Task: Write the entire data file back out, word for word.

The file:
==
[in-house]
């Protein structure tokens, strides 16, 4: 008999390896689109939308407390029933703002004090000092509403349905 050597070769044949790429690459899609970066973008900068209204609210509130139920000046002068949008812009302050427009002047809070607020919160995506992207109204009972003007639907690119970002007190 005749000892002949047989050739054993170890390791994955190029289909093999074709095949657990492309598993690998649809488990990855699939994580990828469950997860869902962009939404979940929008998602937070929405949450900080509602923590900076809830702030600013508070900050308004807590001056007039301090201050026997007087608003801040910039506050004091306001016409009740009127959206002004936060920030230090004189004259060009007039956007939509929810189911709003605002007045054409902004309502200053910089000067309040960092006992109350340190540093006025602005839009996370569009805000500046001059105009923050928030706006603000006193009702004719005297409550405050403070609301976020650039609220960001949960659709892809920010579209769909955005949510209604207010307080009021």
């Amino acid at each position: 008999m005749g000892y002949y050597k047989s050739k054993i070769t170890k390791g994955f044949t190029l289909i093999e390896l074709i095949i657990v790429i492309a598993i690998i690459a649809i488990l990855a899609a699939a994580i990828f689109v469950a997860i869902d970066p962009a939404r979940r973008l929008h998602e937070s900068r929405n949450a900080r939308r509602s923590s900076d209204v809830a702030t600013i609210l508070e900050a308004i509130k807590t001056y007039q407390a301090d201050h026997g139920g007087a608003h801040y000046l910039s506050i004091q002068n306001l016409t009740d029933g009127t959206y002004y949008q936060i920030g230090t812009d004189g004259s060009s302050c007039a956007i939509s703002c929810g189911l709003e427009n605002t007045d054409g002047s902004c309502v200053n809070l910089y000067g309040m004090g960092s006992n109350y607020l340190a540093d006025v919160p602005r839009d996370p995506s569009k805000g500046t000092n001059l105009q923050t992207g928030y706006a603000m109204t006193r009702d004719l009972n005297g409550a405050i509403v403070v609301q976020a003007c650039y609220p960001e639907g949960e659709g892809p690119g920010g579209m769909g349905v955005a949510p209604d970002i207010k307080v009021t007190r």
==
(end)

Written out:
[in-house]
């Protein structure tokens, strides 16, 4: 008999390896689109939308407390029933703002004090000092509403349905 050597070769044949790429690459899609970066973008900068209204609210509130139920000046002068949008812009302050427009002047809070607020919160995506992207109204009972003007639907690119970002007190 005749000892002949047989050739054993170890390791994955190029289909093999074709095949657990492309598993690998649809488990990855699939994580990828469950997860869902962009939404979940929008998602937070929405949450900080509602923590900076809830702030600013508070900050308004807590001056007039301090201050026997007087608003801040910039506050004091306001016409009740009127959206002004936060920030230090004189004259060009007039956007939509929810189911709003605002007045054409902004309502200053910089000067309040960092006992109350340190540093006025602005839009996370569009805000500046001059105009923050928030706006603000006193009702004719005297409550405050403070609301976020650039609220960001949960659709892809920010579209769909955005949510209604207010307080009021």
């Amino acid at each position: 008999m005749g000892y002949y050597k047989s050739k054993i070769t170890k390791g994955f044949t190029l289909i093999e390896l074709i095949i657990v790429i492309a598993i690998i690459a649809i488990l990855a899609a699939a994580i990828f689109v469950a997860i869902d970066p962009a939404r979940r973008l929008h998602e937070s900068r929405n949450a900080r939308r509602s923590s900076d209204v809830a702030t600013i609210l508070e900050a308004i509130k807590t001056y007039q407390a301090d201050h026997g139920g007087a608003h801040y000046l910039s506050i004091q002068n306001l016409t009740d029933g009127t959206y002004y949008q936060i920030g230090t812009d004189g004259s060009s302050c007039a956007i939509s703002c929810g189911l709003e427009n605002t007045d054409g002047s902004c309502v200053n809070l910089y000067g309040m004090g960092s006992n109350y607020l340190a540093d006025v919160p602005r839009d996370p995506s569009k805000g500046t000092n001059l105009q923050t992207g928030y706006a603000m109204t006193r009702d004719l009972n005297g409550a405050i509403v403070v609301q976020a003007c650039y609220p960001e639907g949960e659709g892809p690119g920010g579209m769909g349905v955005a949510p209604d970002i207010k307080v009021t007190r």